New insights, new voices
This is a time of intense change for our sector.
As such, I thought I should change my approach for my next few blog posts.
Rather than reflect on my experiences as Registrar, I have chosen to gather new insights for your attention. I sought the voices of those who oversee, govern, or experience professional services.
I hope this will help me ensure that the focus of my leadership is meeting the new challenges that COVID-19 has set us all, and that my key stakeholders are now facing.
Over the past month, I have interviewed our:
- Chair of Council
- Guild of Students Chief Executive
- Guild of Students President.
I began each interview with a simple request for honest, open, and personal reflections on what they see as the current challenges facing registrars in these unprecedented times.
I hope that their responses give you as much food for thought as they gave me. I will publish these over the next month as we all gear up for the new academic year.
Asking the Vice-Chancellor
Firstly, I interviewed our Vice-Chancellor and Chief Executive, Professor Sir Steve Smith.
Steve is quite rightly regarded as one of the best vice-chancellors of his generation. I have been fortunate enough to learn from his inspirational leadership since joining Exeter five years ago.
Steve is now coming to the end of his 18-year tenure as Vice-Chancellor before becoming the new UK government international education champion. He will be handing over to Professor Lisa Roberts who joins us from Leeds in September 2020.
Below is a summary of my interview with Steve.
In your opinion, what do you see as being the key attributes and skills for an effective registrar?
- Trust – This is the number one attribute, on which the relationship between the vice-chancellor and registrar is based. This is a delicate skill requiring open communications, no surprises, and, most importantly, no punishment!
- Absolute competence – Allowing the vice-chancellor the confidence to hand over challenges to the registrar knowing that they’ll deal with it.
- Line management – The ability to manage the professional services team.
- Relationship management – Firstly, with senior academics, and secondly, with the governors. The registrar sometimes has to mediate between these groups.
What are the most important things a registrar should be concentrating on during the pandemic?
- Safety – The registrar has to be the custodian of the safety of the community.
- Sheer administrative competence – Running the crisis, dealing with, and controlling, complex issues, whilst managing the information flow. The registrar becomes the filter for how every activity of the university filters up to the vice-chancellor and governors.
- Handling the balanced interest of the institution – A strong partnership between vice-chancellor, registrar and provost helps to maintain this balance.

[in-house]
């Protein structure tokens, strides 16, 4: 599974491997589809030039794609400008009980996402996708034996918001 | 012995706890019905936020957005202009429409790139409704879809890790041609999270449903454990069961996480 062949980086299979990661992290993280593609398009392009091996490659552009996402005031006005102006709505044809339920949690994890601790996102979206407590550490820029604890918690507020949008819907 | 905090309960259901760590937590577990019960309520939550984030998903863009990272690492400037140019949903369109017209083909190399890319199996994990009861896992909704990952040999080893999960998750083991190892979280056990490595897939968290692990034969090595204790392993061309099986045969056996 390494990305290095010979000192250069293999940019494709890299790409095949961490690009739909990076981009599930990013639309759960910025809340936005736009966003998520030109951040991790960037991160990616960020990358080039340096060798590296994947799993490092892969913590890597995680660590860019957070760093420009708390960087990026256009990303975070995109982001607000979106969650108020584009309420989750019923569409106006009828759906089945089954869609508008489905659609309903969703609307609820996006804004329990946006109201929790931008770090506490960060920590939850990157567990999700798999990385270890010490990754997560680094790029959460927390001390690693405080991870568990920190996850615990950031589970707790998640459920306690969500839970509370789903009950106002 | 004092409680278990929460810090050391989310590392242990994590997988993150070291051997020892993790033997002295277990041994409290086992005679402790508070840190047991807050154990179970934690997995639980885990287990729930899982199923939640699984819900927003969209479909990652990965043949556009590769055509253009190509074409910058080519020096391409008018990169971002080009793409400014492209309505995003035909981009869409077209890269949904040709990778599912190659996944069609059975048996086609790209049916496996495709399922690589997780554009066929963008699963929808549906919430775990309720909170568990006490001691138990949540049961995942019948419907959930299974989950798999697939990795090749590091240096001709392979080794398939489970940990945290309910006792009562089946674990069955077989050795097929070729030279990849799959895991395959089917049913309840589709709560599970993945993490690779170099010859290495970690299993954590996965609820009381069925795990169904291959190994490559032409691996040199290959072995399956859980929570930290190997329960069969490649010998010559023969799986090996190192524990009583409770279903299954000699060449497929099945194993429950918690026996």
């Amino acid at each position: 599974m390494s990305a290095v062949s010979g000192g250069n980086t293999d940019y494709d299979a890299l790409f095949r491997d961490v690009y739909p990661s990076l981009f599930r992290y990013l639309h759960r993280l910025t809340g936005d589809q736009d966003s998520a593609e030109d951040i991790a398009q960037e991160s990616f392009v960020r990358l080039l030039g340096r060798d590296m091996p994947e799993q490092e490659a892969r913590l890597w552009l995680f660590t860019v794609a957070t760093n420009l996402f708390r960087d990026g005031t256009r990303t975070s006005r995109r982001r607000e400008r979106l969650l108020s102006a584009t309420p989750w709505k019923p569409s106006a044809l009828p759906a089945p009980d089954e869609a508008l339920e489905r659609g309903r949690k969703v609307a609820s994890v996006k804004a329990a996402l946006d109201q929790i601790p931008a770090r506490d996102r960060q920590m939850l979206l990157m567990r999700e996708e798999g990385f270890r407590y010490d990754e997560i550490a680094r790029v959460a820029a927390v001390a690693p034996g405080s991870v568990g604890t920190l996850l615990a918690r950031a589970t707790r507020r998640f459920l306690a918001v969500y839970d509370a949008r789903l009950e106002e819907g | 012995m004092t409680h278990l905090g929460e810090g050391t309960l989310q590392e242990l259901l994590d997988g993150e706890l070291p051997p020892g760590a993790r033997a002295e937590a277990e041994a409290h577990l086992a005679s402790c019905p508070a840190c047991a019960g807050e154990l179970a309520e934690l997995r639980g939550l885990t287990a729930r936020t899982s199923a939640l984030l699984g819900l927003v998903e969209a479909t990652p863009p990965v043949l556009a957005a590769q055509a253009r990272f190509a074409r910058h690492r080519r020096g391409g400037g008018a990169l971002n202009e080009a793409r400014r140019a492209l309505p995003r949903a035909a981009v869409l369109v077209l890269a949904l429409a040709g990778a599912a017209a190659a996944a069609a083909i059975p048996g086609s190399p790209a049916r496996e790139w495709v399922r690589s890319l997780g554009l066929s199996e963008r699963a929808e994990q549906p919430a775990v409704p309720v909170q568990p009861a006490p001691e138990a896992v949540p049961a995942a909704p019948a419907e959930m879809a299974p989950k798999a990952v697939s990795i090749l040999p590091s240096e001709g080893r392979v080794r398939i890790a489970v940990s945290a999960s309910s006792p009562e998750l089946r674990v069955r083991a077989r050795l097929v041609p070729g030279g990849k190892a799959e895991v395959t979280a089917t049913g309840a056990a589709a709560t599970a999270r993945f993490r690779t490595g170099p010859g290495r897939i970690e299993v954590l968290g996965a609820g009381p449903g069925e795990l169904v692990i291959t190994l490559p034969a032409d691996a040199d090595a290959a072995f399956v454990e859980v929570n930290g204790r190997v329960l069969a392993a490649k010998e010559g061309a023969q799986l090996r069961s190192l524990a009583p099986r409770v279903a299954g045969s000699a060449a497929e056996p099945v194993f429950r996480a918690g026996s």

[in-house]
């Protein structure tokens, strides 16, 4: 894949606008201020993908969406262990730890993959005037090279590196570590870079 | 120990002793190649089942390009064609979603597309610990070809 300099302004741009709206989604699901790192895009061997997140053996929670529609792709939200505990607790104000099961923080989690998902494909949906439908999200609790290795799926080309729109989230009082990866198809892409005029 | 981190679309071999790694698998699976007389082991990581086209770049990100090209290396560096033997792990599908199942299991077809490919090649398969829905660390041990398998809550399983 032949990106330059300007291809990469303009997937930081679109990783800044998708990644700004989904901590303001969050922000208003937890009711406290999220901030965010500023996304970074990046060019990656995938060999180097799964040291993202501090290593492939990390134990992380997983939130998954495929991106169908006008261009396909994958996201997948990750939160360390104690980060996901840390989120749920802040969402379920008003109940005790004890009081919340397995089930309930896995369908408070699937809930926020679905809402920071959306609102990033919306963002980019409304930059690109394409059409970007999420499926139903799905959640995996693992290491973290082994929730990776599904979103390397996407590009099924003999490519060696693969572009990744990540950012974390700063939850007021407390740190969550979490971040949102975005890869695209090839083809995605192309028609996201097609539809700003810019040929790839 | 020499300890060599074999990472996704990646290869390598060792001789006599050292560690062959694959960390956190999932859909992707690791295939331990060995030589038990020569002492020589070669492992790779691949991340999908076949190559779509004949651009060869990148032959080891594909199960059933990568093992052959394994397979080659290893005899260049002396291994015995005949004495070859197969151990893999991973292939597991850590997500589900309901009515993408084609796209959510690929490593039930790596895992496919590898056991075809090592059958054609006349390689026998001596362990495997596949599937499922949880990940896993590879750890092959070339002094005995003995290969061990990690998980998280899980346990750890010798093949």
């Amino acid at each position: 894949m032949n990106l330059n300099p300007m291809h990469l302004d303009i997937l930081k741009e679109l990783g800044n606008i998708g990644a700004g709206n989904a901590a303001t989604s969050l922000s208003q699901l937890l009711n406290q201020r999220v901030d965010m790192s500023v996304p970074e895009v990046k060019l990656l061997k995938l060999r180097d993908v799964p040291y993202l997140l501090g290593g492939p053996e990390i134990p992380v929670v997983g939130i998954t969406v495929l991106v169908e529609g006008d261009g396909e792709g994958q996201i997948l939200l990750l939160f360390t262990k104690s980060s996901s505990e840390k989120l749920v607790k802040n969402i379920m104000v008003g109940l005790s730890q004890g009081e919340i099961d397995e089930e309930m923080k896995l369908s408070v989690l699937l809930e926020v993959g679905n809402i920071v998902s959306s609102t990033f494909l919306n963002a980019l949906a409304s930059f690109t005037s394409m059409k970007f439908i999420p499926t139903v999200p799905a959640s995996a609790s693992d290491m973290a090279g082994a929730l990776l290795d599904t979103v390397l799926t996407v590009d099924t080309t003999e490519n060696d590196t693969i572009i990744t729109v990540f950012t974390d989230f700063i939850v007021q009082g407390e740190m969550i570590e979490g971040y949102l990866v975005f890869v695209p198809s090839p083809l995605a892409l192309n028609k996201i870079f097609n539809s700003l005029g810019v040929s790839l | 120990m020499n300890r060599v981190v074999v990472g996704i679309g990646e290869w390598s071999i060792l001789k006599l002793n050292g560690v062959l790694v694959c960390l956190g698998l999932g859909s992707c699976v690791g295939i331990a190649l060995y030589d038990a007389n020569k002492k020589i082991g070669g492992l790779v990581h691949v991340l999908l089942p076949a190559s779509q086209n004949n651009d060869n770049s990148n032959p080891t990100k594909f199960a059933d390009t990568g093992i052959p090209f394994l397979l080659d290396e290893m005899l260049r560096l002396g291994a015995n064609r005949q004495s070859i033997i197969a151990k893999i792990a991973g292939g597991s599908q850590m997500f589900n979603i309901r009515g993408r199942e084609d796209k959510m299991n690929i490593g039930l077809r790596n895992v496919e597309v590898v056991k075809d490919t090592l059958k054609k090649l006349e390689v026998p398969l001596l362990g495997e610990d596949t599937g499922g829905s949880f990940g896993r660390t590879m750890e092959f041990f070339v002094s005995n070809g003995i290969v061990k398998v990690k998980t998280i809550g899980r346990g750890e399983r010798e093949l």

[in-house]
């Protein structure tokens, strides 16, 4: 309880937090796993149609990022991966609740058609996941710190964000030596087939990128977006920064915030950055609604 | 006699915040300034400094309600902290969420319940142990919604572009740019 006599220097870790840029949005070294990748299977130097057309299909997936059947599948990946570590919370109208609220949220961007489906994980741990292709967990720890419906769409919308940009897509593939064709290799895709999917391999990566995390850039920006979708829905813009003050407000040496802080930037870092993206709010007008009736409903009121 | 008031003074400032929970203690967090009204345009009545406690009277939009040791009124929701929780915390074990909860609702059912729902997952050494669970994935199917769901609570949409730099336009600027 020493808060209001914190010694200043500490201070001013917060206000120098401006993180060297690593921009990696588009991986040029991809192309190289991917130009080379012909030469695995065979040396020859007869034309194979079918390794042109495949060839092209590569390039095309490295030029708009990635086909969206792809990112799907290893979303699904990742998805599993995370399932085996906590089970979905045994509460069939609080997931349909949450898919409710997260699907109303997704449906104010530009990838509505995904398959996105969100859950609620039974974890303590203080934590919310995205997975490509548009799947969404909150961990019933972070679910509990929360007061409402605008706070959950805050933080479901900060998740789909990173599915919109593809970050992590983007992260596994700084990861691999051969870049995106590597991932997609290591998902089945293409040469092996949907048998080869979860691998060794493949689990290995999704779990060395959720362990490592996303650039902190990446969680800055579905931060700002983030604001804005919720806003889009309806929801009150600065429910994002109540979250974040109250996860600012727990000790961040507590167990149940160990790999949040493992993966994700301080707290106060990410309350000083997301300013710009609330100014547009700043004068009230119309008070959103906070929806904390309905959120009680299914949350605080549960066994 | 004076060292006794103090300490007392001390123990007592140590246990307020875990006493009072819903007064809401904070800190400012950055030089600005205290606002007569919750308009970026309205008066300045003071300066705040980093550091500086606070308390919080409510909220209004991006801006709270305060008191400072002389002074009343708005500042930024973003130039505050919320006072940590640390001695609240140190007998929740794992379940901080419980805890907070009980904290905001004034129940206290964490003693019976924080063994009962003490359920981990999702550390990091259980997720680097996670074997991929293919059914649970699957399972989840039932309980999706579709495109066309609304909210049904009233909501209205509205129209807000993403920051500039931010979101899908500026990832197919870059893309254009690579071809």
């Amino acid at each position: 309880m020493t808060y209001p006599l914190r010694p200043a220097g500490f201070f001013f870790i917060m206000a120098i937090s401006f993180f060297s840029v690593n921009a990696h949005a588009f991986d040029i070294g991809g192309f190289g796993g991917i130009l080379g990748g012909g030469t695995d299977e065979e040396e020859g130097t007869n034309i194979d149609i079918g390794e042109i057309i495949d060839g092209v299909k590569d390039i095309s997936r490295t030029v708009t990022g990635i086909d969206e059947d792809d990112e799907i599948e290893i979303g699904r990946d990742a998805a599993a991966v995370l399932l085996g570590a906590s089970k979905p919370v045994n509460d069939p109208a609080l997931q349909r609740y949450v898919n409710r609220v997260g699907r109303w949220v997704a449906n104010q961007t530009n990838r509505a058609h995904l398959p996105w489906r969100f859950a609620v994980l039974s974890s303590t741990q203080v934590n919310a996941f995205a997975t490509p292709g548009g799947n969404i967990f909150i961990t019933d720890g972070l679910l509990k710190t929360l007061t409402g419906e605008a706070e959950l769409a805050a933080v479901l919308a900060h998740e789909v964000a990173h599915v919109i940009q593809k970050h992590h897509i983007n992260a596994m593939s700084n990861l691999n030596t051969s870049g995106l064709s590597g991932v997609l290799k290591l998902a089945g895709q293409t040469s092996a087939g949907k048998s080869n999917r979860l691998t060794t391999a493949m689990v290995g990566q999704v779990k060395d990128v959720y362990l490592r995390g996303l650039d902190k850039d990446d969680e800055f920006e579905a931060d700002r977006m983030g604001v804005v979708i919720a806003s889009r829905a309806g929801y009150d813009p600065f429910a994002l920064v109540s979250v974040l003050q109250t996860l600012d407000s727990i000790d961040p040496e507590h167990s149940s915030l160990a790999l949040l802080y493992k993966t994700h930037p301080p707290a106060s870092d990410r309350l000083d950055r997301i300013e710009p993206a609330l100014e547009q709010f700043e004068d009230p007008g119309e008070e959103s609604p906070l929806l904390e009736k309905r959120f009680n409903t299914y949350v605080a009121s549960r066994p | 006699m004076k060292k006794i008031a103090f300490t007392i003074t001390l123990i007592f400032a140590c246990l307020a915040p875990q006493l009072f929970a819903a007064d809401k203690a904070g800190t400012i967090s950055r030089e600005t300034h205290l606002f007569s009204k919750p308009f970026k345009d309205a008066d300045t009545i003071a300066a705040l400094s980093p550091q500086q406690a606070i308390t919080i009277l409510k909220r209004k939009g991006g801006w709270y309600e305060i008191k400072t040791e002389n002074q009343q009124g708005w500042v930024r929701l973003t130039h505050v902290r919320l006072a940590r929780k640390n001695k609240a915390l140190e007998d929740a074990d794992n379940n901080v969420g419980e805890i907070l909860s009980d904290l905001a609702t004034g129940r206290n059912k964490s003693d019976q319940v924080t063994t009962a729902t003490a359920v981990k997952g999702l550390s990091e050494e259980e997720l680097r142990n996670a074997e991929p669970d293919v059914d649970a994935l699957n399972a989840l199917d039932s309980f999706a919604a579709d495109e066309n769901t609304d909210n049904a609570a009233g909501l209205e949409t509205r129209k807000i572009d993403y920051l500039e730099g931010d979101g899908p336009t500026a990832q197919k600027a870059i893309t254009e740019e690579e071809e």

What do you think the key challenges will be, as we move from the current stage of the pandemic to the medium and longer term?
- Campus – Are we going to be teaching on campus throughout the next academic year?
- Teaching – What does it mean to deliver first-class teaching in a blended way during the 2021/22 academic year?
- Digital – Do we have the right IT and digital capacity, capability and resilience and how can we make sure we do?
- Safety – Can we make our campus buildings COVID-secure?
- Student experience – Do we have the right staff in the right places to help students navigate their way through this difficult year? Can we help them enjoy their experience, and be successful in their studies? These risks are exponential around the international student experience.
- International recruitment – Have we got contingency plans in place to deal with drops in international student numbers? Are our mitigations and savings plans in the place?
- Capital – Do we still invest in building when we have delivered so much remotely? Do we risk losing our research teams to international competitors if we stop being ambitious and creating world-class facilities? What’s the right level of investment when we need to manage cash flows so carefully?
- Differentiation – Where do we all fit in the new market? What does that imply for the university, longer term? Could we lose our students to online providers if the experience on campus is not what they expect?
- Research – Can we compete on the research base after mitigating COVID losses?
Staff – What kind of shape of professional services do we need for this new future? Will the same team be suitable in two years? What kind of professional services will we need to deliver in this complex context?
- Traditional operations – Can we still afford to run a safe, traditional, on-campus operation? If not, how will we differentiate and compete?
- Working locations – Where will our professional services teams be based? At home, on campus, or a mixture depending on job role?
I have spent the last month or so working through these questions, as no doubt many of you have been too.
In facing up to these challenges, Steve made a point at the end of our conversation which really shaped my thinking:
“We must face up to the disturbing, if liberating, reality that the past is no longer the best guide for how we solve the problems created by the pandemic, or how we imagine the best possible future for our universities.”
I think this will resonate with all of us, as we look forward.
Mike Shore-Nye is the Registrar and Secretary at the University of Exeter.